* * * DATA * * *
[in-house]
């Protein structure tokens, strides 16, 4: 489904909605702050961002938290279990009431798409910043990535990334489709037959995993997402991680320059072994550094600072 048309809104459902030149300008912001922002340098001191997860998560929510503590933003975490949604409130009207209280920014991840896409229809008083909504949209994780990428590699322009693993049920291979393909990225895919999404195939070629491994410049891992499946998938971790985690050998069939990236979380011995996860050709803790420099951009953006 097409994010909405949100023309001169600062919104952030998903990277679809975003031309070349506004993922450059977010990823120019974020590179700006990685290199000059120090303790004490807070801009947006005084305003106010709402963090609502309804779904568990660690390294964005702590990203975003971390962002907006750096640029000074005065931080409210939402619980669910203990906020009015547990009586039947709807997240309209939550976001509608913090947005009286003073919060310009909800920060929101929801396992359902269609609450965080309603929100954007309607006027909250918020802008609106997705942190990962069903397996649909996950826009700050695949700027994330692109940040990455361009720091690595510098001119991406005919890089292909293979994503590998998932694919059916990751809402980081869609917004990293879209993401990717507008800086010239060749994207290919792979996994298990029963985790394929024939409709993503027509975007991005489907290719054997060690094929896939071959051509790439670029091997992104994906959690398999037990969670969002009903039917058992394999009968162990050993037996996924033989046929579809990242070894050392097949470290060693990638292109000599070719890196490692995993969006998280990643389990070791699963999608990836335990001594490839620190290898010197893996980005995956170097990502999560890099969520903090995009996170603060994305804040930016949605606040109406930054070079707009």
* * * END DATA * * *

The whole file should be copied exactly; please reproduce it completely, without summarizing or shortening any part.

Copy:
[in-house]
């Protein structure tokens, strides 16, 4: 489904909605702050961002938290279990009431798409910043990535990334489709037959995993997402991680320059072994550094600072 048309809104459902030149300008912001922002340098001191997860998560929510503590933003975490949604409130009207209280920014991840896409229809008083909504949209994780990428590699322009693993049920291979393909990225895919999404195939070629491994410049891992499946998938971790985690050998069939990236979380011995996860050709803790420099951009953006 097409994010909405949100023309001169600062919104952030998903990277679809975003031309070349506004993922450059977010990823120019974020590179700006990685290199000059120090303790004490807070801009947006005084305003106010709402963090609502309804779904568990660690390294964005702590990203975003971390962002907006750096640029000074005065931080409210939402619980669910203990906020009015547990009586039947709807997240309209939550976001509608913090947005009286003073919060310009909800920060929101929801396992359902269609609450965080309603929100954007309607006027909250918020802008609106997705942190990962069903397996649909996950826009700050695949700027994330692109940040990455361009720091690595510098001119991406005919890089292909293979994503590998998932694919059916990751809402980081869609917004990293879209993401990717507008800086010239060749994207290919792979996994298990029963985790394929024939409709993503027509975007991005489907290719054997060690094929896939071959051509790439670029091997992104994906959690398999037990969670969002009903039917058992394999009968162990050993037996996924033989046929579809990242070894050392097949470290060693990638292109000599070719890196490692995993969006998280990643389990070791699963999608990836335990001594490839620190290898010197893996980005995956170097990502999560890099969520903090995009996170603060994305804040930016949605606040109406930054070079707009």